9. “Detailed graphic sex scenes (They’re all gratuitous unless you write erotica)”

    *All* detailed sex scenes are gratuitous, unless the book is in the erotica ghetto? I agree that a sex scene can very easily be gratuitous, but on the other hand so can a food scene.

    It’s one thing to say, “I don’t like detailed sex scenes, I always put down a book when I find them,” that’s just a matter of taste, and certainly inarguable.

    It’s quite another to say, “Unless the book is specifically written to titillate, then no sex scene is ever needed.” I’m sorry. That’s just way too broad a statement to leave out there.

  10. I knew someone would take issue with the sex scene reference. But I did say “detailed graphic sex scenes” not all sex scenes. I should have added romance to my exceptions. For crime stories, long sex scenes seem unnecessary … to me.

  11. L.J.,
    What really ticks me off about a novel is when they explain in pain staking detail what the character is wearing. Unless it has something to do with the storyline I find it useless..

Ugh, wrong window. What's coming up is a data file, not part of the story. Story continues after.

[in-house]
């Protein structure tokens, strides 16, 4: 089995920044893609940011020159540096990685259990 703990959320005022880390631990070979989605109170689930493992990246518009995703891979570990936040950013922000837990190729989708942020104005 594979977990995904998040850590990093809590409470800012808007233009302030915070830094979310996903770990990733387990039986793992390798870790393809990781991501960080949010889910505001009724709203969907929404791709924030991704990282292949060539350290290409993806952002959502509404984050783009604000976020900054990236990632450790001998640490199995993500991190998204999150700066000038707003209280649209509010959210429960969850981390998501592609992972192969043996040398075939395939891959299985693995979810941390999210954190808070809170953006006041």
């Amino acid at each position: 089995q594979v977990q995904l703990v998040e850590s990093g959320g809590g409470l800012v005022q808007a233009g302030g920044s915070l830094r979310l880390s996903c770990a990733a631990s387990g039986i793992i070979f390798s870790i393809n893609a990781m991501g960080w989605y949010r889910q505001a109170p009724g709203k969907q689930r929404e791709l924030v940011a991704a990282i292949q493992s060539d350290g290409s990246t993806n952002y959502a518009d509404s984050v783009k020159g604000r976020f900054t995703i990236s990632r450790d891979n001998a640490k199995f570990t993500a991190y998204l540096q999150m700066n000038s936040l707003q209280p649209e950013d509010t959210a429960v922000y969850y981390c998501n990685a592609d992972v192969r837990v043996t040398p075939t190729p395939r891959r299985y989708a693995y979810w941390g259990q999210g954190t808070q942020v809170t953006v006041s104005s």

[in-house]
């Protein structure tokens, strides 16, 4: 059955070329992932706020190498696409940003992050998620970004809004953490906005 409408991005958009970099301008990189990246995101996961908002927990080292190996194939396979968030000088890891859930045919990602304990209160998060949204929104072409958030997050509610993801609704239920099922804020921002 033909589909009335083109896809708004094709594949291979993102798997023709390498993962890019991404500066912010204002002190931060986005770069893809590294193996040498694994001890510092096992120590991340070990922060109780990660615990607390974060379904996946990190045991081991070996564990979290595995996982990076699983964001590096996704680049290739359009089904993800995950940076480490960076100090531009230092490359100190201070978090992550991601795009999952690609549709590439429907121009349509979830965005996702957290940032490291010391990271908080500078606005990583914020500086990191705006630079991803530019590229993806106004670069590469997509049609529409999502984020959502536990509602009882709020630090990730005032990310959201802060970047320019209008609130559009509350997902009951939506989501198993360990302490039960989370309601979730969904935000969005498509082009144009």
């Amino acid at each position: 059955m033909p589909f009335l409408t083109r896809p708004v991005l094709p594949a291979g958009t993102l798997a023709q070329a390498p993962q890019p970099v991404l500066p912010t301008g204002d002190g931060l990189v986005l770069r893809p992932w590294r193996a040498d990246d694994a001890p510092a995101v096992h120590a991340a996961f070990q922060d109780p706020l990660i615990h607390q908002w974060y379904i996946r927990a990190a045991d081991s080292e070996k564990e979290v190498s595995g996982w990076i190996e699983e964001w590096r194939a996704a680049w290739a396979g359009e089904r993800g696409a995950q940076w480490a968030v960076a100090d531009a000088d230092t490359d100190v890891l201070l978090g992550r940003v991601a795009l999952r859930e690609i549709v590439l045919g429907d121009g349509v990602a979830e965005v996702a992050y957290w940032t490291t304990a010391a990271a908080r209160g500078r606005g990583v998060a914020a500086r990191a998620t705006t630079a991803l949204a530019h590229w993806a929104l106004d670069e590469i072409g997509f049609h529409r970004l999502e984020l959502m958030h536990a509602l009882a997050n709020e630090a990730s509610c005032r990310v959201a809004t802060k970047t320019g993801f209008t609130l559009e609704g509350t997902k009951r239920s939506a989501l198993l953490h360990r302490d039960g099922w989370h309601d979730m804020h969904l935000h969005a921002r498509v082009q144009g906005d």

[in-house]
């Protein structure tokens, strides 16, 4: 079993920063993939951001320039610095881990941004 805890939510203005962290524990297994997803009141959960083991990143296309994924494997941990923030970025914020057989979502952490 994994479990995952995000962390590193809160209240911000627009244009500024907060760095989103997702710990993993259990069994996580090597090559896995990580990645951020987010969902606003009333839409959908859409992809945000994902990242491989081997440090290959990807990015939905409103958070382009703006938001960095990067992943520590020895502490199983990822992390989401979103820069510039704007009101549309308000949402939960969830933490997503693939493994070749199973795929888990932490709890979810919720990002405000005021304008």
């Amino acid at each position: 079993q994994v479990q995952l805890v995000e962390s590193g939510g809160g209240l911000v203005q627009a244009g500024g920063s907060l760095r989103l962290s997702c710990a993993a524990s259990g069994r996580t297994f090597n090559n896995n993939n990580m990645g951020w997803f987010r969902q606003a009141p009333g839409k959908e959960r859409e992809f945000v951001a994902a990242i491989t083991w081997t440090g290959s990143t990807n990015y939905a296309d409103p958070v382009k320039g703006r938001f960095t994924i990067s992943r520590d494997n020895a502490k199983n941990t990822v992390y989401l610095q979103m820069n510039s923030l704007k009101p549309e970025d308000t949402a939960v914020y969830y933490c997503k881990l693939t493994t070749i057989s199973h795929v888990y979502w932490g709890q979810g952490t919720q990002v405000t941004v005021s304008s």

For example: Her shoes were leather and brown which matched her khaki pants, she wore an anklet of gold and her tshirt was so crisp and clean and blue. She would have worn a blue hat but it wouldnt have gone with her shoes so she decided to wear her tan sun hat which featured a delicate rose on the side yada yada yada…Who cares..

  12. A novelist friend of mine said, “In Coitus Veritas.” People can be at their most vulnerable when they’re having sex, and sometimes there’s no better way to illustrate some element of character, or to pivot a relationship, than to have it happen in the heat of a sexual encounter.

    Part of this whole question may hinge on what you mean by “detailed.” One person’s gratuitous smut is another person’s tasteful rendering.